Lights make Christmas beautiful. Driving around Stamford, it’s amazing to see the lengths people will go to coat their homes in the brilliant festive hues of Christmas. I find there’s something mystical about sitting quietly before a Christmas tree in a darkened room, basking in the radiant glow pouring forth from among the branches. It’s beautiful.
It’s also a fitting way to celebrate the birth of Jesus, Our Savior, in Bethlehem. We profess as Catholics that Jesus is God incarnate, true God and true man. This means that 2000 years ago, the Creator of all things entered His creation as a part of His Creation. It’s a central tenet of our faith that we accept, rarely considering its implications. How can it be that the finite world could contain its infinite Creator? It would be more conceivable to put the entire ocean into a thimble, or the sun into a 60W light bulb. Yet it is so, and what a wondrous thing it is that Creation survives the experience of the Incarnation – the marriage of humanity and divinity in the Person of Christ. On Christmas, Creation gazes upon its Creator lying in a manger, who returns the look with His human eyes, breathing the air and bearing the cold that receive their very existence from Him. How are we to comprehend this reality that defies comprehension?
We look for help in the Sacred Scriptures. In the third chapter of the Book of Exodus, while tending a flock of sheep, a strange sight catches the eye of Moses. It is a bush that is on fire. Although the bush is blazing, the flames do not consume it. It is there that Moses first encounters the Lord. The burning bush foreshadows the union of the divine and the human in Christ. Although Christ’s divine nature was normally hidden, veiled by His humanity while on earth, there is a moment in which He allows His divinity to radiate through His humanity in the presence of His disciples on Mount Tabor. “There, He was transfigured before them and His face shone light the sun and His clothes became dazzling white” (Mt 17:2). This is the effect of the presence of the divine in the world, a divinity that He shares with us without destroying our humanity.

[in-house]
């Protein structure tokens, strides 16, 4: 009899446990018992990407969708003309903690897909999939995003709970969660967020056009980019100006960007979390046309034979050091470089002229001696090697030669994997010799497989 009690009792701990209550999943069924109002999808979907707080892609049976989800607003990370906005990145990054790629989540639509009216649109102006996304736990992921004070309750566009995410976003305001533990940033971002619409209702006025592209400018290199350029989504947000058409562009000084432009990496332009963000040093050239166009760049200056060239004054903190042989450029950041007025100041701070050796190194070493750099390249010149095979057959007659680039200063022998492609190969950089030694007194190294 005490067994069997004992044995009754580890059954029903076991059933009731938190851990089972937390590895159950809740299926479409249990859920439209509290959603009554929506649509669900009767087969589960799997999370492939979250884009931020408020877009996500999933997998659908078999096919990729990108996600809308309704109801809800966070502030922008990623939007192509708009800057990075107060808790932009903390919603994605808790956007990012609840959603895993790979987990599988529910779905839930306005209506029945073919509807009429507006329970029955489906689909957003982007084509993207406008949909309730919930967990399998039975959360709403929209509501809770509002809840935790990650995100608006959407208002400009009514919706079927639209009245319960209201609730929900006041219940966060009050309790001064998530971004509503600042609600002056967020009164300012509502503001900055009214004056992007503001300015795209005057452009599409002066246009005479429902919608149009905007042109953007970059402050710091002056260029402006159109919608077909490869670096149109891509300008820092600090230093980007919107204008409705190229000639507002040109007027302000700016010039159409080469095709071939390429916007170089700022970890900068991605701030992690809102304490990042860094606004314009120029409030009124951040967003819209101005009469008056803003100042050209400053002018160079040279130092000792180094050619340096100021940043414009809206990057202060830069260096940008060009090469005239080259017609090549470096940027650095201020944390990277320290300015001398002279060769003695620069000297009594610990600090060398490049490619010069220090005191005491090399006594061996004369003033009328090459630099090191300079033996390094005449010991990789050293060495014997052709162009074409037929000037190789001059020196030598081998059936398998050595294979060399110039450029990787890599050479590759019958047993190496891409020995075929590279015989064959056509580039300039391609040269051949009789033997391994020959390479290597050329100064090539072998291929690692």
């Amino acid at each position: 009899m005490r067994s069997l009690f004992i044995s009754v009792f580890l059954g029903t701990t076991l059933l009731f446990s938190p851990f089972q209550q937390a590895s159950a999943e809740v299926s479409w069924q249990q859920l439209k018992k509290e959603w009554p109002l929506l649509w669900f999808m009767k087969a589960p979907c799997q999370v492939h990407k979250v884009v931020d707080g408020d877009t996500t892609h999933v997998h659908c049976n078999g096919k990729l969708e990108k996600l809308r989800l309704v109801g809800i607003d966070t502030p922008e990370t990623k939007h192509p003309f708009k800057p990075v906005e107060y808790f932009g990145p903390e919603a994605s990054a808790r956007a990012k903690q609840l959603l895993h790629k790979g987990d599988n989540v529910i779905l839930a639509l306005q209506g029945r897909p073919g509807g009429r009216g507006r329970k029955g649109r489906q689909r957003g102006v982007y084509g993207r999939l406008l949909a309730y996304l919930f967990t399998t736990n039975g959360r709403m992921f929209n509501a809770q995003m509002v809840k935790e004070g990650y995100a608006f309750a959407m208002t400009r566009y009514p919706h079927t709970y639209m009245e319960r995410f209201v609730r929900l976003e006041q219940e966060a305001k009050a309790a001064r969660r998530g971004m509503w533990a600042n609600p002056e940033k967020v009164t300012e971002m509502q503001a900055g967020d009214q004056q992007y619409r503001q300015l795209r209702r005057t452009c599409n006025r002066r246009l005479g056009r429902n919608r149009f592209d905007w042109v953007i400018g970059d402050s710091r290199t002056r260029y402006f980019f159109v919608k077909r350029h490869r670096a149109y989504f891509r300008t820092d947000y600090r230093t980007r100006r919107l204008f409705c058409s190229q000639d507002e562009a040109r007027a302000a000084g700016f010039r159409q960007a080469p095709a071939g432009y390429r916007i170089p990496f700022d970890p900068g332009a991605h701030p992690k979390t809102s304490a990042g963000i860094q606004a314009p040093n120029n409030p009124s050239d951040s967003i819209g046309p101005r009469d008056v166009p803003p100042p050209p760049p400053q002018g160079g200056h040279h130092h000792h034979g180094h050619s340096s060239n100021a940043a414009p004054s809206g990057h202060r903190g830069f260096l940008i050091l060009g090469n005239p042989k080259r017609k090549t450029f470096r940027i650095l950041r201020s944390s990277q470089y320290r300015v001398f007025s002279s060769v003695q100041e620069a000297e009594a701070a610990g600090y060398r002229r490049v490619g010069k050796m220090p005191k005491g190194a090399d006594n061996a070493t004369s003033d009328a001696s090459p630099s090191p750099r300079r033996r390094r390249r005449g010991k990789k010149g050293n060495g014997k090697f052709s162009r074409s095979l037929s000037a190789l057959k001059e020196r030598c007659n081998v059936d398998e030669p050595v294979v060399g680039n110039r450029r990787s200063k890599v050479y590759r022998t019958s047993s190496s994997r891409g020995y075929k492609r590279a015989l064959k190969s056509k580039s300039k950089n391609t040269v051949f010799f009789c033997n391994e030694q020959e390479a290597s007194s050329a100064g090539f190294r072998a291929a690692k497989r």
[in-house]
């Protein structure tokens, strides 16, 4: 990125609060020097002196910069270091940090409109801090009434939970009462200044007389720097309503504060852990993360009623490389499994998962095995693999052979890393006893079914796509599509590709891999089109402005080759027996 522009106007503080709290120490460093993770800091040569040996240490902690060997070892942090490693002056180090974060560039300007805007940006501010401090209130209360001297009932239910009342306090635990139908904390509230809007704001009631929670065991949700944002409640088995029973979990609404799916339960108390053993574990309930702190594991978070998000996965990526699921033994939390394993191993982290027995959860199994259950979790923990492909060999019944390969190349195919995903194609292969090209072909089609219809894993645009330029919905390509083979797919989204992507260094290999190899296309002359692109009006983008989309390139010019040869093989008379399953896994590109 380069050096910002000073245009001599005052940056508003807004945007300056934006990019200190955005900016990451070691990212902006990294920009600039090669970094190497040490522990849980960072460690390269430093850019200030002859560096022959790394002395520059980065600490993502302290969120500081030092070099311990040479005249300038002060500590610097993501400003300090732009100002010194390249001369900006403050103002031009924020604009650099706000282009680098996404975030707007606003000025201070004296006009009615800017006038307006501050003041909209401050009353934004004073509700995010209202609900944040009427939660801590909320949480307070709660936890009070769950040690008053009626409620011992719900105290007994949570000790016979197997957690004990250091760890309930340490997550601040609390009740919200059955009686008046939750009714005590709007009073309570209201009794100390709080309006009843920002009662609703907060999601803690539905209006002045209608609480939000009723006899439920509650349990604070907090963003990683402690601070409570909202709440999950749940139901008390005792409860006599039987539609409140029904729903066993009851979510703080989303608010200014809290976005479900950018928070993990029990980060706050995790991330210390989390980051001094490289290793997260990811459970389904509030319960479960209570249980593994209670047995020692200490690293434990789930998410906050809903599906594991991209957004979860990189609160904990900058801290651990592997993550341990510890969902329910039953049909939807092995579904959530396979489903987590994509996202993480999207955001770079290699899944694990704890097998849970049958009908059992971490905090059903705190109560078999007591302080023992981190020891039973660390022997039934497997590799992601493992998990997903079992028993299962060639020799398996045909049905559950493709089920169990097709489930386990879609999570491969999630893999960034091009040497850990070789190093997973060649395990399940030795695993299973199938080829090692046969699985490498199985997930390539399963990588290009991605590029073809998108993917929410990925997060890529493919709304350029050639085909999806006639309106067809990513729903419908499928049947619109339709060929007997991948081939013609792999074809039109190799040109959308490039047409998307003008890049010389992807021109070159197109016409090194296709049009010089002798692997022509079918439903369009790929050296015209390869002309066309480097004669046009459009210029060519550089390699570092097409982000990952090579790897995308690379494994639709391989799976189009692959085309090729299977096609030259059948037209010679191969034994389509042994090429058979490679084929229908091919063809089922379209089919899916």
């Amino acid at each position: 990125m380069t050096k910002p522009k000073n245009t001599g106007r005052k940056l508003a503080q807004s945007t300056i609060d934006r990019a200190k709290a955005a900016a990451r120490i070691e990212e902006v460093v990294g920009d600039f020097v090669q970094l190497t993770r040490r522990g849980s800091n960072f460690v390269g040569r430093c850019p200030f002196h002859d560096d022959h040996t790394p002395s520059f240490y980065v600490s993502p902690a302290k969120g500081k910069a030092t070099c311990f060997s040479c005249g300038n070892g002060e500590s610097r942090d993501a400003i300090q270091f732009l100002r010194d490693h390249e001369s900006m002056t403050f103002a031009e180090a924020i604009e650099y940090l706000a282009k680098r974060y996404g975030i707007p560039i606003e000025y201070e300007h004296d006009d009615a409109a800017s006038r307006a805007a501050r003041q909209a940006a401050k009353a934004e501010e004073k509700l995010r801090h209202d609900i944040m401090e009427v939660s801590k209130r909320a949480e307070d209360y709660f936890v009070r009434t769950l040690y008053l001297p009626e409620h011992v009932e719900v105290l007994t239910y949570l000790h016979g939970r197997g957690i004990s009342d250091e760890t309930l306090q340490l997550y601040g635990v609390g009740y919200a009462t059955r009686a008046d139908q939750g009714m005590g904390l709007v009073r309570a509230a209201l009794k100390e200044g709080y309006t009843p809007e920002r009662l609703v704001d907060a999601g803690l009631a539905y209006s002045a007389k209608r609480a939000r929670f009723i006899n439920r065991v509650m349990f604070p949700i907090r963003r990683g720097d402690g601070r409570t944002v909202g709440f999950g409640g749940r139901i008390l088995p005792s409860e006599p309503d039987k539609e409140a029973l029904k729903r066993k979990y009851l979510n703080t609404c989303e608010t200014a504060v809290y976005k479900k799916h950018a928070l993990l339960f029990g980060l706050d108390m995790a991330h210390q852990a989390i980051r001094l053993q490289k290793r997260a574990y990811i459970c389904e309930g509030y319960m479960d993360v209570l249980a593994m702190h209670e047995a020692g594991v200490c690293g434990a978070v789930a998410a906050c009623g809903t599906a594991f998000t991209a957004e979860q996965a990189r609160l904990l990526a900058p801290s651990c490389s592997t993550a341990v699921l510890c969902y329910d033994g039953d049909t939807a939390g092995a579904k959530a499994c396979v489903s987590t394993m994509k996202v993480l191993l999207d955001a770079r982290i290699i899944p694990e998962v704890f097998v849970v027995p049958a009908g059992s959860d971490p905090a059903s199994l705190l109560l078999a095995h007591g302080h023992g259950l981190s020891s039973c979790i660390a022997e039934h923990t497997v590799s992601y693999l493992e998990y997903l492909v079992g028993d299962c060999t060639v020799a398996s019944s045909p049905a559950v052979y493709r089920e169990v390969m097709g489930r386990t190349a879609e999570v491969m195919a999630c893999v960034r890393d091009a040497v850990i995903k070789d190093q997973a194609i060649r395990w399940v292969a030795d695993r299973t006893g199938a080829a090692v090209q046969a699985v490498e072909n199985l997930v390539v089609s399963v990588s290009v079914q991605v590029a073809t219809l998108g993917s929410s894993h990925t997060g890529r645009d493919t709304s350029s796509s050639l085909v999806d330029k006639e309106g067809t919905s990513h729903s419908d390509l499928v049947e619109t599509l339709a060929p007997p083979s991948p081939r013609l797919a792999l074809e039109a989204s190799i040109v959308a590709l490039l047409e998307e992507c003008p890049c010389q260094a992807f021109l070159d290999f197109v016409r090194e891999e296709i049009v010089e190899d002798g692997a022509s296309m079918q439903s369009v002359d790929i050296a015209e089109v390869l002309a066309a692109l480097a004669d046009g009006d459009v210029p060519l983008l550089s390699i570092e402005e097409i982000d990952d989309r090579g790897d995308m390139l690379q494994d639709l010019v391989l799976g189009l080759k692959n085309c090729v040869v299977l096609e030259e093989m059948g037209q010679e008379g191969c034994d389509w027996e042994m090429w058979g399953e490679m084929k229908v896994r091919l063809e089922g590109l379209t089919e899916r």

“The world is charged with the grandeur of God,” writes the poet Gerard Manley Hopkins. We catch a glimpse of that grandeur as we gaze upon the lights that garnish our greenery at Christmastime, which help us experience in our senses the divine life that radiates through God’s Creation. It is a mystical glow that emanates from those united to God in grace, hidden from our gaze, nonetheless real. May the beauty of the lights we see everywhere this time of year remind us of the beauty of a life lived with God, who came to live with us that first Christmas.